Opioid Stewardship Investments. The FY 2023 Enacted Budget appropriated $200 million to invest monies owed to the State retroactive to 2017 and 2018, after the Opioid  Stewardship Act was upheld by the U.S. Supreme Court. The Executive Budget reappropriates these funds to support a variety of initiatives overseen by both OASAS and DOH. During FY 2024, OASAS will utilize Opioid Stewardship Funds to pursue a number of harm reduction initiatives, including equipping street outreach teams with cutting-edge equipment which will allow individuals to test their drugs for fentanyl, a grant program to establish 15 community-based harm reduction programs throughout the State, and the development of a training program designed to help police departments, jails, and other elements of the criminal justice system implement harm reduction strategies designed to save lives. 

Minimum Wage. The Executive Budget leverages an additional $38 million in State funds to support minimum wage increases, including indexing minimum wage to inflation, for staff at programs licensed, certified, or otherwise authorized by OPWDD, OMH, and OASAS.

Certified Community Behavioral Health Clinic (CCBHC) Expansion. 

CCBHCs are an effective model for delivering integrated physical and behavioral healthcare for people with mental illness and/or substance use disorder and are an important part
of the Governor’s plan to ensure access to care.  The Budget will establish joint licensure by OMHand OASAS for these programs, and create an Indigent Care Program to protect providers from uncompensated care. The Budget also includes resources to create 26 new Certified Community Behavioral Health Clinics (CCBHCs), tripling capacity to 39 programs statewide. 

Includes a 5% Medicaid rate increase for hospitals, nursing homes and assisted living.

Expand Inpatient Bed Capacity. 
The FY 2024 Executive Budget includes funding for the opening of 1,000 inpatient psychiatric beds which is part of
a multi-year plan to increase operational capacity at mental health facilities. These beds will help to meet the increased need for mental health services across the State. Added beds include 850 currently offline, inpatient psychiatric beds at public hospitals licensed under Article 28; and 150 new State-operated inpatient psychiatric beds.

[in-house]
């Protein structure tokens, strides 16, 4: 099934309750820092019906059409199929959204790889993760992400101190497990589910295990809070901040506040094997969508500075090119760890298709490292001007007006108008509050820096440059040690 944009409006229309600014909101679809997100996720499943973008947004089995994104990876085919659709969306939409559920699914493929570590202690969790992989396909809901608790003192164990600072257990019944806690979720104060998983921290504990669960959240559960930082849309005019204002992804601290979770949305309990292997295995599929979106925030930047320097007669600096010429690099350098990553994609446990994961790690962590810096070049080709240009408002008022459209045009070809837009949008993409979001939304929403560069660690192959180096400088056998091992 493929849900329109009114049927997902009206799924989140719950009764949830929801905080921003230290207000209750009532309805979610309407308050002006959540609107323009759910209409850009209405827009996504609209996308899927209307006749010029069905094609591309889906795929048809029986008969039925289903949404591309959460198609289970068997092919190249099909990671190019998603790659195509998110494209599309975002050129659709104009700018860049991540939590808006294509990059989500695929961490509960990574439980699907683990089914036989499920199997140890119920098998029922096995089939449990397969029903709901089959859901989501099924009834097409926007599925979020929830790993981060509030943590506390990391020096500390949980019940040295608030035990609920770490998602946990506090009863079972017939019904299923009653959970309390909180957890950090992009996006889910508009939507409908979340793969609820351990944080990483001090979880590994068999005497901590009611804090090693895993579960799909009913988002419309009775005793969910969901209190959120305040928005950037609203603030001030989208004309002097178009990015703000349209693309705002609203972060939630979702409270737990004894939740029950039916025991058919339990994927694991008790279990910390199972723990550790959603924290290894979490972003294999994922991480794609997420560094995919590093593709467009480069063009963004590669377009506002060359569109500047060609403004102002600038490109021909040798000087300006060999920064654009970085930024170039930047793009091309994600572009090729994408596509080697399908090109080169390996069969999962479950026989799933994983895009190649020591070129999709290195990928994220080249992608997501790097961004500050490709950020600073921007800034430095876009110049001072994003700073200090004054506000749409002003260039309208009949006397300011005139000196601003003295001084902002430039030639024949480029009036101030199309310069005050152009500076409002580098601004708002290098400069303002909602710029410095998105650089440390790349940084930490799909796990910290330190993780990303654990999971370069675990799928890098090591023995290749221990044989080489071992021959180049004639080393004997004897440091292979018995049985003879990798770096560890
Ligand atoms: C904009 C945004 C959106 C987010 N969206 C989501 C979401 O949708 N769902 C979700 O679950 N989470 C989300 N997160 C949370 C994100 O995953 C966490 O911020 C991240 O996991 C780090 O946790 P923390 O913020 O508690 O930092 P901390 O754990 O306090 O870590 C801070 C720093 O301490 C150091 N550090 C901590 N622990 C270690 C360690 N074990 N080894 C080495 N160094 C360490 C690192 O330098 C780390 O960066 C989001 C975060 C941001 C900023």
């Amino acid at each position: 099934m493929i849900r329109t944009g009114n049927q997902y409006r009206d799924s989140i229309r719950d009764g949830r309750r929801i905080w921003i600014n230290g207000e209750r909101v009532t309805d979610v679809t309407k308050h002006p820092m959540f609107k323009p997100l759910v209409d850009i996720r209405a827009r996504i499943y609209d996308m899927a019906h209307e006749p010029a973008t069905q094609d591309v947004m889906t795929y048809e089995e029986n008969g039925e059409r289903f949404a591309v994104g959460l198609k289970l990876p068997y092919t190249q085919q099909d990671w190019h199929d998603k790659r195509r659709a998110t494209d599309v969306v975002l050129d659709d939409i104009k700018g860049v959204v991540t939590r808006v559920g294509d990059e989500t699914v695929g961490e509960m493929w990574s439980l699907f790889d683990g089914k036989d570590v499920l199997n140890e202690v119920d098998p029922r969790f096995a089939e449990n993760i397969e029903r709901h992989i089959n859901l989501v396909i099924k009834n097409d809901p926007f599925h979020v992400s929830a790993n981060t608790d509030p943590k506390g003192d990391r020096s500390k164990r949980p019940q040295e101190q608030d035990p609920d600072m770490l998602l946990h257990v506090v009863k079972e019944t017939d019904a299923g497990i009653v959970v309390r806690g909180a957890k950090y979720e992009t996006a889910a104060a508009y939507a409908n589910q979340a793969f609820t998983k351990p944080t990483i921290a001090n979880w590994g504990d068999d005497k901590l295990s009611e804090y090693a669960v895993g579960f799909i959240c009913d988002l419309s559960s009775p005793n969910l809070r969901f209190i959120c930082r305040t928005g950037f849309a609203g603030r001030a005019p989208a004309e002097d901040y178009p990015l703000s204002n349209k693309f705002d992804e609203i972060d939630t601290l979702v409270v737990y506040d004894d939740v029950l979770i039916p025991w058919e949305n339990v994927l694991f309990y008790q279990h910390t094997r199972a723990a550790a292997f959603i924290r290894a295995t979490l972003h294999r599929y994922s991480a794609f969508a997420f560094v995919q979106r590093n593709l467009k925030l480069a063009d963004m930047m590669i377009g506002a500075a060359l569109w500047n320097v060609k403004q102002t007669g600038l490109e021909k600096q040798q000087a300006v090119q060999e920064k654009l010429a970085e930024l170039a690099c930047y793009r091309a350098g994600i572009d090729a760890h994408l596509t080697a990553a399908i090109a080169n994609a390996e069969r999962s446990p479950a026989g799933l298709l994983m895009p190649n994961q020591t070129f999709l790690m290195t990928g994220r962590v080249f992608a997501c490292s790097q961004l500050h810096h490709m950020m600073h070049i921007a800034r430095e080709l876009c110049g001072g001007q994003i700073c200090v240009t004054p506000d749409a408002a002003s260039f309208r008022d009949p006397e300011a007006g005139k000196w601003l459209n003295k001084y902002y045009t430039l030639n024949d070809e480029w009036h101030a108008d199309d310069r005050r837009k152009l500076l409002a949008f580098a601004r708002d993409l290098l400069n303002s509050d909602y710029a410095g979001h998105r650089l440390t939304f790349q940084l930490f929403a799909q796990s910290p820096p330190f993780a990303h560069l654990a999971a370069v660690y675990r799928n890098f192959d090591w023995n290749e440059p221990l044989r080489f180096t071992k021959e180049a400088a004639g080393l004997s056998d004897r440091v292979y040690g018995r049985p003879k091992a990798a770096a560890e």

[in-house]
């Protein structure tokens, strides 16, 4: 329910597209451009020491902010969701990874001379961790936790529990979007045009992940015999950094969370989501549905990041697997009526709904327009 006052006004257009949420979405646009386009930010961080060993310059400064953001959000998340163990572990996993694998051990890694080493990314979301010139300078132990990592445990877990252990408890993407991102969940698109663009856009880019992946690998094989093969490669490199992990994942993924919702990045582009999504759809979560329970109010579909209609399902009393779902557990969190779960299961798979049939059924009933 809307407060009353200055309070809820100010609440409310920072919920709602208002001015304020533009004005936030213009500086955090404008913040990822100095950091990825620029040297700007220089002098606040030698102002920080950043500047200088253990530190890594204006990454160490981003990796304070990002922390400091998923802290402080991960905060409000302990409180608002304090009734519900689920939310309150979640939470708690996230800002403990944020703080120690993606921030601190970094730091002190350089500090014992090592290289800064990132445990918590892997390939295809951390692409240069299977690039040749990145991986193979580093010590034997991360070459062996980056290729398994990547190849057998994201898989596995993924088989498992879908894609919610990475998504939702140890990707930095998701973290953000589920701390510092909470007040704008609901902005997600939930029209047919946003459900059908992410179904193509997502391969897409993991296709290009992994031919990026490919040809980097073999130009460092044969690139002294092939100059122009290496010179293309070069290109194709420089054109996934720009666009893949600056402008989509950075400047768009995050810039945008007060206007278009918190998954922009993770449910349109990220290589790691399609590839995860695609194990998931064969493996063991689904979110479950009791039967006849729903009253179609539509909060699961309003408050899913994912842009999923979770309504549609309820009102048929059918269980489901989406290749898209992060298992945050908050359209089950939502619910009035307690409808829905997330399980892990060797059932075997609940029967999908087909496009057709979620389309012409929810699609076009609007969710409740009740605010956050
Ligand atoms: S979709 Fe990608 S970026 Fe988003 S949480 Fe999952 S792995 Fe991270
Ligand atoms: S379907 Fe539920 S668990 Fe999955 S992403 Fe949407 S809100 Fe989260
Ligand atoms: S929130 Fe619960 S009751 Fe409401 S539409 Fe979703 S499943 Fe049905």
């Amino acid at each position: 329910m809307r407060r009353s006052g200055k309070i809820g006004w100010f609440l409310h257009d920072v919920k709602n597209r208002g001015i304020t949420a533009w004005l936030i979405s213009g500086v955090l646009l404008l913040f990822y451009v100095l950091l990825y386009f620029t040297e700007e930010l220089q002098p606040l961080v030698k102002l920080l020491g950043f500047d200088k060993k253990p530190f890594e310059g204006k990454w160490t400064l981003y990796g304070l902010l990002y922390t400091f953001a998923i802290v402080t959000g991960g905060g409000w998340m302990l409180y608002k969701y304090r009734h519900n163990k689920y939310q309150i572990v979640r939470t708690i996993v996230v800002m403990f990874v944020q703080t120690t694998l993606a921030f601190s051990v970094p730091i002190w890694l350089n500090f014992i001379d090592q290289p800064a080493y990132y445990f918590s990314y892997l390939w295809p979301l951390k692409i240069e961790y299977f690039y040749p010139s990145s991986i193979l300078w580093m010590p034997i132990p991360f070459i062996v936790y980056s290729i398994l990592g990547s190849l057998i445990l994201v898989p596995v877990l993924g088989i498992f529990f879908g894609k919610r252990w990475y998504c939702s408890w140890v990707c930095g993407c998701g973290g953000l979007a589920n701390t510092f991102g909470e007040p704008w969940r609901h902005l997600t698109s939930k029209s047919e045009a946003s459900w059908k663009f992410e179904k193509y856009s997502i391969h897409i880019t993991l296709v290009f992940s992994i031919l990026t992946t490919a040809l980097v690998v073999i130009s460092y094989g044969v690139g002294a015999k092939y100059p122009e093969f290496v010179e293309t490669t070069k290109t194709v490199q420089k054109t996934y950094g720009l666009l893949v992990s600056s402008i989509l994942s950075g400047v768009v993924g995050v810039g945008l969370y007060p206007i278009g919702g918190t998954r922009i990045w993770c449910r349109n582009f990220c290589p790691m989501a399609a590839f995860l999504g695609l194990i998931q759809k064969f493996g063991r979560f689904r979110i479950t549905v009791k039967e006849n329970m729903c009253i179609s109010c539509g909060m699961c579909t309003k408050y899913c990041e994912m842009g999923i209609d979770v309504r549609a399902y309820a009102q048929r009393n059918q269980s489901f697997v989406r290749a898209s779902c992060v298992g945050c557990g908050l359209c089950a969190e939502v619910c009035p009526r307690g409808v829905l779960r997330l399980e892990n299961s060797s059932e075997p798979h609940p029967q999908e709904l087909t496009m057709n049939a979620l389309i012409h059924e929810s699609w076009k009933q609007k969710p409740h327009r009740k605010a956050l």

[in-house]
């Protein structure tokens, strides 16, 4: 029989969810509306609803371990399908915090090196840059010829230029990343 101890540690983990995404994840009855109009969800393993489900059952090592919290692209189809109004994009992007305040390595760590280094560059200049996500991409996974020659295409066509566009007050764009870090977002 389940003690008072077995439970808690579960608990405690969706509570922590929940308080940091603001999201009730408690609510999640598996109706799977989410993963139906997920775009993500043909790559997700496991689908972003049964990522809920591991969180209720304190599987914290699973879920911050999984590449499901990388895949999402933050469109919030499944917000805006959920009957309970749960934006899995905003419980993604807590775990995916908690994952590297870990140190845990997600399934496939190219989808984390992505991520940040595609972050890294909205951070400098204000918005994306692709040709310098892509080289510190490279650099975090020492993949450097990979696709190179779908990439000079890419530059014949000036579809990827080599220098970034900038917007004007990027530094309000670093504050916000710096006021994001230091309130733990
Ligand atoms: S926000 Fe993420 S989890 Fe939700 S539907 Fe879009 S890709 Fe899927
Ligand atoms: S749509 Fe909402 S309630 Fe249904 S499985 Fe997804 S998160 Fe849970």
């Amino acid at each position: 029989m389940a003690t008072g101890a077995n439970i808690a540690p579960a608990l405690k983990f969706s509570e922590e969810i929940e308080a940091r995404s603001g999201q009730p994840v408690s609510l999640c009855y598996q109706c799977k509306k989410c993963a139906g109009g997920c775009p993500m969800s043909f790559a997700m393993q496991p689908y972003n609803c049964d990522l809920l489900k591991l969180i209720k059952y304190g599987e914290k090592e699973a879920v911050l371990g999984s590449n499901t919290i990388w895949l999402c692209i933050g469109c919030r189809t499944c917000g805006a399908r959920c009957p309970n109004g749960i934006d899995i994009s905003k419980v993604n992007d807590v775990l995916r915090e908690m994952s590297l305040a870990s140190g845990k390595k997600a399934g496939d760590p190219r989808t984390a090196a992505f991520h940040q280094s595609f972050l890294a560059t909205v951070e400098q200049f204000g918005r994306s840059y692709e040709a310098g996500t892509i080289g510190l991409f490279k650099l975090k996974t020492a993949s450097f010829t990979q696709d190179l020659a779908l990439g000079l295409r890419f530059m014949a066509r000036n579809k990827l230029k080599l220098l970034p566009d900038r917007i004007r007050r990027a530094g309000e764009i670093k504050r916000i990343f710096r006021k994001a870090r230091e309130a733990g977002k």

Create a Qualified Mental Health Associate Title.

The establishment of this title will provide a career ladder and additional training for paraprofessionals to provide services more independently and improve the quality and access to care in OMH funded and licensed settings. 

-Enhance Children’s Mental Health Programs. The Executive Budget will expand mental health services for children and families by investing an additional $12 million in the HealthySteps program and Home-Based Crisis Intervention (HBCI) teams, $5 million for High Fidelity wrap around supports, and $10 million to develop school-based clinics, building on the Governor’s State of the State initiative from 2022. 

-$2.4B for Healthcare Capitol Infrastructure grants

-Increase in overall reimbursement for Primary Care and School-Based Clinics including expansion of coverage provided by Community Health Workers, primary prevention services, and primary and urgent care shelters

-The Budget also makes the following managed care reforms:

  • Requiring plans to pay a claim as billed by a provider and limit the reviews of scope in good faith medical necessity disputes. When a payer questions the medical necessity of the services, the claim will be reviewed by a joint committee composed of clinicians representing both the payer and the general hospital and if the dispute prevails, then ultimately the claim will be determined by an independent third party. This proposal will cost $7.7million in FY 2024 and $31.8 million in FY 2025.
  • Requiring plans to spend more on patient care.
  • Discontinuing supplemental funding for managed care quality pools. This proposal will provide savings of $111.8 million State-share in FY 2024 and FY 2025. 

-Support Foster Care Agencies. The Budget includes $17 million in financial support to assist certain foster care providers with new Federal requirements as they relate to Institutions for Mental Disease (IMD). Funds will be used to hire necessary medical staff at foster care facilities, back-fill Medicaid reimbursement for voluntary agencies who provide medical care to Medicaid eligible youth, and assist voluntary agencies in transitioning to the Federal requirements.